Experienced Eviction Lawyers Serving Landlords In Southern New Jersey
Owning rental property can be rewarding for landlords. When difficulties arise with a tenant, however, it can be difficult to control the situation and get back on track. Tenants have many protections under the law, and landlords may wait for lengthy periods of time to take action when just cause exists to evict the tenant. It is important to speak with an experienced real estate lawyer who has up-to-date knowledge of New Jersey landlord-tenant law when issues arise.
The team at the law firm of Robert A. Gleaner, P.C., in Audubon has provided exceptional guidance for individuals and businesses in all matters involving real estate law since 1994. Attorney Robert Gleaner has practiced law for more than four decades and is well-respected among his clients and the legal community alike. Our goal is to provide individualized guidance and focused advocacy to efficiently and effectively solve the problems that landlords face. Our services include proactively assisting landlords avoid problems with drafting and preparing leases to protect the interests of our landlord clients, as well as serving as strong landlord advocates in the eviction process.
What Are The Potential Grounds Needed To Justify Eviction?
We can review your individual circumstances and explain your options, as well as guide you through the necessary steps to regain control of your property from a problem tenant. In order to seek eviction in New Jersey, a landlord need to have just cause. There is an array of facts or circumstances that may rise to the level of just cause for eviction, including, but not limited to:
- A tenant’s failure to pay rent
- The tenant violating express terms of the lease agreement
- A tenant engaging in many forms of illegal activity on the property
- The tenant’s destruction of the property
A strong lease is a solid form of protection for landlords. However, as noted above, violations of the terms of a lease are not the only reasons a landlord may seek to evict a problem tenant. Note also that a verbal rental agreement, without a written document, is not a bar to being able to evict a tenant for failing to pay rent, committing illegal acts on the premises and other forms of just cause. Landlords with a verbal rental agreement must follow the same steps as those with a written and signed lease agreement. Once cause is established for eviction, landlords need to follow the proper steps in the eviction process to achieve the goal of evicting a tenant. We can advocate for you throughout the process.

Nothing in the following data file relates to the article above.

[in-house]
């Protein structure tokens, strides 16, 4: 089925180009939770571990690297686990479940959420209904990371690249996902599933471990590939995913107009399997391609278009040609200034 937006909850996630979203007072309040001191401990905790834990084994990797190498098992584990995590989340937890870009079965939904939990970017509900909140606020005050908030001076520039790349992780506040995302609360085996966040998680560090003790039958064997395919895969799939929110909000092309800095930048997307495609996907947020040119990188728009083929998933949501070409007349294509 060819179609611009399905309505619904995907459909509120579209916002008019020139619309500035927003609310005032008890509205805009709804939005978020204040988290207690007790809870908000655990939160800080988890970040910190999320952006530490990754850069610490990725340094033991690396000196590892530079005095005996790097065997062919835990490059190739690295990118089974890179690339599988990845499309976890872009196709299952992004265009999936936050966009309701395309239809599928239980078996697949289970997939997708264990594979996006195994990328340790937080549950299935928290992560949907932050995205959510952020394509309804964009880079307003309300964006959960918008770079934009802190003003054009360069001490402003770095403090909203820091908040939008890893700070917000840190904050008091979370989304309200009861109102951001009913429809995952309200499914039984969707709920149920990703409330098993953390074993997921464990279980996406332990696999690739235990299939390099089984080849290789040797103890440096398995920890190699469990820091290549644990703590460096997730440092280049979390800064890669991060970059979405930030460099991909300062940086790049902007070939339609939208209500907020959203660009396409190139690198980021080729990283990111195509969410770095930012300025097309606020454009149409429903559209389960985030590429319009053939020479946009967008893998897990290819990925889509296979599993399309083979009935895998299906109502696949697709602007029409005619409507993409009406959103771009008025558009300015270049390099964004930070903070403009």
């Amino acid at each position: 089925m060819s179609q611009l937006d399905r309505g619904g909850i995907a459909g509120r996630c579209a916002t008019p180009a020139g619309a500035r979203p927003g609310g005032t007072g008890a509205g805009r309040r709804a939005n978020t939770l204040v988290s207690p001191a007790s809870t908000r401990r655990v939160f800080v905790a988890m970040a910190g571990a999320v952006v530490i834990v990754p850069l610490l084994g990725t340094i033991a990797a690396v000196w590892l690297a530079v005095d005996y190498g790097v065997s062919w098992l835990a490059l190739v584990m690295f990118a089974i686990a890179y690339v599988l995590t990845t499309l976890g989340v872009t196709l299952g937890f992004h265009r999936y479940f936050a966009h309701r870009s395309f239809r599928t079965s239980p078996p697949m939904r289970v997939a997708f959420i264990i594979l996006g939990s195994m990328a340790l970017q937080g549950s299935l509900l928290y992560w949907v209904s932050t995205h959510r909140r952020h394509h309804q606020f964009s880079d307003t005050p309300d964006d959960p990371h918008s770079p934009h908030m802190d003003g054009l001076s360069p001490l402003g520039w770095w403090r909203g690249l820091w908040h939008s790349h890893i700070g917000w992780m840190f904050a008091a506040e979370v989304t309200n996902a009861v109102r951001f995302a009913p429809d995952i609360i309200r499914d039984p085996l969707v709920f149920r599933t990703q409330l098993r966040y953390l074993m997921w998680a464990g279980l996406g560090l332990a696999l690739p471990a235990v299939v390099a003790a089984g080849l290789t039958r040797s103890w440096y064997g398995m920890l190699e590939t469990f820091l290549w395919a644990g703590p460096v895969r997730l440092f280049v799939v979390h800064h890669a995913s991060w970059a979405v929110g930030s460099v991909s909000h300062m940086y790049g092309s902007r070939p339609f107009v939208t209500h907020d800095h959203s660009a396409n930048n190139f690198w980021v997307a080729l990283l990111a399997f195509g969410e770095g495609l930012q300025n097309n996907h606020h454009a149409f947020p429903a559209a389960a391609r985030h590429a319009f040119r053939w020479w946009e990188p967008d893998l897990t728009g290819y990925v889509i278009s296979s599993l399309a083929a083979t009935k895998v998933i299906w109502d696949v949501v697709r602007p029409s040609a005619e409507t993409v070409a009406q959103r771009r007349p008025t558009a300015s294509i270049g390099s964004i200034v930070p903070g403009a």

Notice Requirements To Evict A Residential Or Commercial Tenant
Technicalities exist in the eviction process. For instance, the “notice” requirements that a landlord must satisfy often depend on the individual circumstances and the history of the landlord-tenant relationship. A landlord must properly provide an offending tenant with a notice to cease when activity (such as late payments, illegal acts or other acts that form the basis for cause to evict) has gone on without any action from the landlord. For example, if you have allowed the tenant to make late payments during the landlord-tenant relationship, you must provide the tenant with a notice to cease. This notice is to formally inform the tenant that you will no longer tolerate the set of circumstances that form the basis for cause to evict.
Once the notice to quit has been served, the landlord must provide notice to quit to the tenant when the issue serving as the basis for cause occurs, such as a late payment, illegal act, or other violation of the lease. We regularly review the issues landlords are dealing with and can draft the notices, as needed. Moreover, in residential properties, landlords rely on our legal team for filing and presenting the lawsuit that is necessary to obtain a judgment of possession that legally compels the tenant to leave the property.